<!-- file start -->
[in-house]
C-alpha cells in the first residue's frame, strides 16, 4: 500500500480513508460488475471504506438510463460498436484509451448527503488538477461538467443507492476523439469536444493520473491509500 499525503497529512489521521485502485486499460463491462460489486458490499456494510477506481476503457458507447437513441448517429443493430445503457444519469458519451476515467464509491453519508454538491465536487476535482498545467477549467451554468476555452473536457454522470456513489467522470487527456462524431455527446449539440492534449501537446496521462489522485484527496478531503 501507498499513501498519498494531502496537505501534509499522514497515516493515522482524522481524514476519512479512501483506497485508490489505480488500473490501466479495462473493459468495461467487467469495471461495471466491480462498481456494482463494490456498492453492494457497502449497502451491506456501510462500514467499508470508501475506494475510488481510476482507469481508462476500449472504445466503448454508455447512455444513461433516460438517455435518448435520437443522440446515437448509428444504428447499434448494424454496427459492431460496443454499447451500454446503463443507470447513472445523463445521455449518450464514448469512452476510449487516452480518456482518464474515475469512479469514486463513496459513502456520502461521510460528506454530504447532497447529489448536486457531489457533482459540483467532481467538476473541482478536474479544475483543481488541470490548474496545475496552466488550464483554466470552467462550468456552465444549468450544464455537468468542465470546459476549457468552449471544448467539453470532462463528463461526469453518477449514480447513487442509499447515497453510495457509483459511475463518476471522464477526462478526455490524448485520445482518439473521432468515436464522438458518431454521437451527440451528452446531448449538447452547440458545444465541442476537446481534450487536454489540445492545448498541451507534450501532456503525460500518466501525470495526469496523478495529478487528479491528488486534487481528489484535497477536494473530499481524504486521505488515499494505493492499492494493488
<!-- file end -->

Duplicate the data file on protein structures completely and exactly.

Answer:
[in-house]
C-alpha cells in the first residue's frame, strides 16, 4: 500500500480513508460488475471504506438510463460498436484509451448527503488538477461538467443507492476523439469536444493520473491509500 499525503497529512489521521485502485486499460463491462460489486458490499456494510477506481476503457458507447437513441448517429443493430445503457444519469458519451476515467464509491453519508454538491465536487476535482498545467477549467451554468476555452473536457454522470456513489467522470487527456462524431455527446449539440492534449501537446496521462489522485484527496478531503 501507498499513501498519498494531502496537505501534509499522514497515516493515522482524522481524514476519512479512501483506497485508490489505480488500473490501466479495462473493459468495461467487467469495471461495471466491480462498481456494482463494490456498492453492494457497502449497502451491506456501510462500514467499508470508501475506494475510488481510476482507469481508462476500449472504445466503448454508455447512455444513461433516460438517455435518448435520437443522440446515437448509428444504428447499434448494424454496427459492431460496443454499447451500454446503463443507470447513472445523463445521455449518450464514448469512452476510449487516452480518456482518464474515475469512479469514486463513496459513502456520502461521510460528506454530504447532497447529489448536486457531489457533482459540483467532481467538476473541482478536474479544475483543481488541470490548474496545475496552466488550464483554466470552467462550468456552465444549468450544464455537468468542465470546459476549457468552449471544448467539453470532462463528463461526469453518477449514480447513487442509499447515497453510495457509483459511475463518476471522464477526462478526455490524448485520445482518439473521432468515436464522438458518431454521437451527440451528452446531448449538447452547440458545444465541442476537446481534450487536454489540445492545448498541451507534450501532456503525460500518466501525470495526469496523478495529478487528479491528488486534487481528489484535497477536494473530499481524504486521505488515499494505493492499492494493488